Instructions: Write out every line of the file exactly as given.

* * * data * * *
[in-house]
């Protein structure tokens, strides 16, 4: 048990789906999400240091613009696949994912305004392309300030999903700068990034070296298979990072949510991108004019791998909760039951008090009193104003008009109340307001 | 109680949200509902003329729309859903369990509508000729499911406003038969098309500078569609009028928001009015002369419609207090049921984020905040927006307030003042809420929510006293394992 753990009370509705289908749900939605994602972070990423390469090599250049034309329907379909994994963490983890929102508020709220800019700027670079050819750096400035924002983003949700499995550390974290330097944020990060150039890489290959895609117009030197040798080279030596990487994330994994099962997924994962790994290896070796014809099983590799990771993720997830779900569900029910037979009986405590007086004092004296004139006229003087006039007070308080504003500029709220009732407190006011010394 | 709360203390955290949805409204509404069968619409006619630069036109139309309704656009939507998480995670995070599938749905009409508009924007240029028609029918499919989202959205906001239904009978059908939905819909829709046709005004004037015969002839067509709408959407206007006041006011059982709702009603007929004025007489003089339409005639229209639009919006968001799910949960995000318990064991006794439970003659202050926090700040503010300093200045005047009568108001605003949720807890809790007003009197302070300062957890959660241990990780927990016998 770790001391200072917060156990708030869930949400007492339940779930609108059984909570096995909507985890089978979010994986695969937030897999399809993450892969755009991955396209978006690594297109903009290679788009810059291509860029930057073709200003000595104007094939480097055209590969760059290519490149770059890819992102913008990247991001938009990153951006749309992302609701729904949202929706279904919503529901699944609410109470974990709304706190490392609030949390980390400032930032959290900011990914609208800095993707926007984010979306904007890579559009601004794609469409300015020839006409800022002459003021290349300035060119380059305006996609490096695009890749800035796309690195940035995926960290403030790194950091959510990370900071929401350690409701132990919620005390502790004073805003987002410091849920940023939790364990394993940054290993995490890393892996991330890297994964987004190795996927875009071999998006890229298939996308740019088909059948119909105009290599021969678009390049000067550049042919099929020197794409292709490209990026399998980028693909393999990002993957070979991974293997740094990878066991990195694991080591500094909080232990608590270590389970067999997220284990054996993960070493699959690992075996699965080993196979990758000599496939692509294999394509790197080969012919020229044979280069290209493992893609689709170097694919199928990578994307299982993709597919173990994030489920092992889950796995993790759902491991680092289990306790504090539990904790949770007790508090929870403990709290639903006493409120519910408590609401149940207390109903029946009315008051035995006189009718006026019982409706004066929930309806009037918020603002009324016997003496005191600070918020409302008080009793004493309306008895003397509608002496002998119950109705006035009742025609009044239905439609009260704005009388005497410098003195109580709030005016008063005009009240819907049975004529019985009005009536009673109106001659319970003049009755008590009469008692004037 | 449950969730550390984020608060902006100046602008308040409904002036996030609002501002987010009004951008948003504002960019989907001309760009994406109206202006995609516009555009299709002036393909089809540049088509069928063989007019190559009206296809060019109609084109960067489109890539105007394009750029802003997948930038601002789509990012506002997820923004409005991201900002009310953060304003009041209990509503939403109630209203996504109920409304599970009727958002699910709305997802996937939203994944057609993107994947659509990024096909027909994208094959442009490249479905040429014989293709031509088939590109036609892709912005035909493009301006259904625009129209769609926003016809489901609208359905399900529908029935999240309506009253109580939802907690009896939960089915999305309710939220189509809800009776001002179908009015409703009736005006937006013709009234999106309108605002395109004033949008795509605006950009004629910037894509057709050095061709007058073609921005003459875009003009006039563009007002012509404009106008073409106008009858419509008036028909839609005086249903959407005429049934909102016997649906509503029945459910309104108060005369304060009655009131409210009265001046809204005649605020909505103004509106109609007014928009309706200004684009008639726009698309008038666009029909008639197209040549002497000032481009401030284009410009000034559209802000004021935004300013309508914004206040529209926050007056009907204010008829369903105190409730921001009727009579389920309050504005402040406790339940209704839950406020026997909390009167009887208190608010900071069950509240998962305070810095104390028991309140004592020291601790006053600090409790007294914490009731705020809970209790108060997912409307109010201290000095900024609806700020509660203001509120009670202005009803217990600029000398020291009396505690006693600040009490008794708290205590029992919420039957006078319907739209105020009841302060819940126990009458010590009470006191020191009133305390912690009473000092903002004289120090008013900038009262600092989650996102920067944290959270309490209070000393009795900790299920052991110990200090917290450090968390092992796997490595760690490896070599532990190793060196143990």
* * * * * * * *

[in-house]
């Protein structure tokens, strides 16, 4: 048990789906999400240091613009696949994912305004392309300030999903700068990034070296298979990072949510991108004019791998909760039951008090009193104003008009109340307001 | 109680949200509902003329729309859903369990509508000729499911406003038969098309500078569609009028928001009015002369419609207090049921984020905040927006307030003042809420929510006293394992 753990009370509705289908749900939605994602972070990423390469090599250049034309329907379909994994963490983890929102508020709220800019700027670079050819750096400035924002983003949700499995550390974290330097944020990060150039890489290959895609117009030197040798080279030596990487994330994994099962997924994962790994290896070796014809099983590799990771993720997830779900569900029910037979009986405590007086004092004296004139006229003087006039007070308080504003500029709220009732407190006011010394 | 709360203390955290949805409204509404069968619409006619630069036109139309309704656009939507998480995670995070599938749905009409508009924007240029028609029918499919989202959205906001239904009978059908939905819909829709046709005004004037015969002839067509709408959407206007006041006011059982709702009603007929004025007489003089339409005639229209639009919006968001799910949960995000318990064991006794439970003659202050926090700040503010300093200045005047009568108001605003949720807890809790007003009197302070300062957890959660241990990780927990016998 770790001391200072917060156990708030869930949400007492339940779930609108059984909570096995909507985890089978979010994986695969937030897999399809993450892969755009991955396209978006690594297109903009290679788009810059291509860029930057073709200003000595104007094939480097055209590969760059290519490149770059890819992102913008990247991001938009990153951006749309992302609701729904949202929706279904919503529901699944609410109470974990709304706190490392609030949390980390400032930032959290900011990914609208800095993707926007984010979306904007890579559009601004794609469409300015020839006409800022002459003021290349300035060119380059305006996609490096695009890749800035796309690195940035995926960290403030790194950091959510990370900071929401350690409701132990919620005390502790004073805003987002410091849920940023939790364990394993940054290993995490890393892996991330890297994964987004190795996927875009071999998006890229298939996308740019088909059948119909105009290599021969678009390049000067550049042919099929020197794409292709490209990026399998980028693909393999990002993957070979991974293997740094990878066991990195694991080591500094909080232990608590270590389970067999997220284990054996993960070493699959690992075996699965080993196979990758000599496939692509294999394509790197080969012919020229044979280069290209493992893609689709170097694919199928990578994307299982993709597919173990994030489920092992889950796995993790759902491991680092289990306790504090539990904790949770007790508090929870403990709290639903006493409120519910408590609401149940207390109903029946009315008051035995006189009718006026019982409706004066929930309806009037918020603002009324016997003496005191600070918020409302008080009793004493309306008895003397509608002496002998119950109705006035009742025609009044239905439609009260704005009388005497410098003195109580709030005016008063005009009240819907049975004529019985009005009536009673109106001659319970003049009755008590009469008692004037 | 449950969730550390984020608060902006100046602008308040409904002036996030609002501002987010009004951008948003504002960019989907001309760009994406109206202006995609516009555009299709002036393909089809540049088509069928063989007019190559009206296809060019109609084109960067489109890539105007394009750029802003997948930038601002789509990012506002997820923004409005991201900002009310953060304003009041209990509503939403109630209203996504109920409304599970009727958002699910709305997802996937939203994944057609993107994947659509990024096909027909994208094959442009490249479905040429014989293709031509088939590109036609892709912005035909493009301006259904625009129209769609926003016809489901609208359905399900529908029935999240309506009253109580939802907690009896939960089915999305309710939220189509809800009776001002179908009015409703009736005006937006013709009234999106309108605002395109004033949008795509605006950009004629910037894509057709050095061709007058073609921005003459875009003009006039563009007002012509404009106008073409106008009858419509008036028909839609005086249903959407005429049934909102016997649906509503029945459910309104108060005369304060009655009131409210009265001046809204005649605020909505103004509106109609007014928009309706200004684009008639726009698309008038666009029909008639197209040549002497000032481009401030284009410009000034559209802000004021935004300013309508914004206040529209926050007056009907204010008829369903105190409730921001009727009579389920309050504005402040406790339940209704839950406020026997909390009167009887208190608010900071069950509240998962305070810095104390028991309140004592020291601790006053600090409790007294914490009731705020809970209790108060997912409307109010201290000095900024609806700020509660203001509120009670202005009803217990600029000398020291009396505690006693600040009490008794708290205590029992919420039957006078319907739209105020009841302060819940126990009458010590009470006191020191009133305390912690009473000092903002004289120090008013900038009262600092989650996102920067944290959270309490209070000393009795900790299920052991110990200090917290450090968390092992796997490595760690490896070599532990190793060196143990």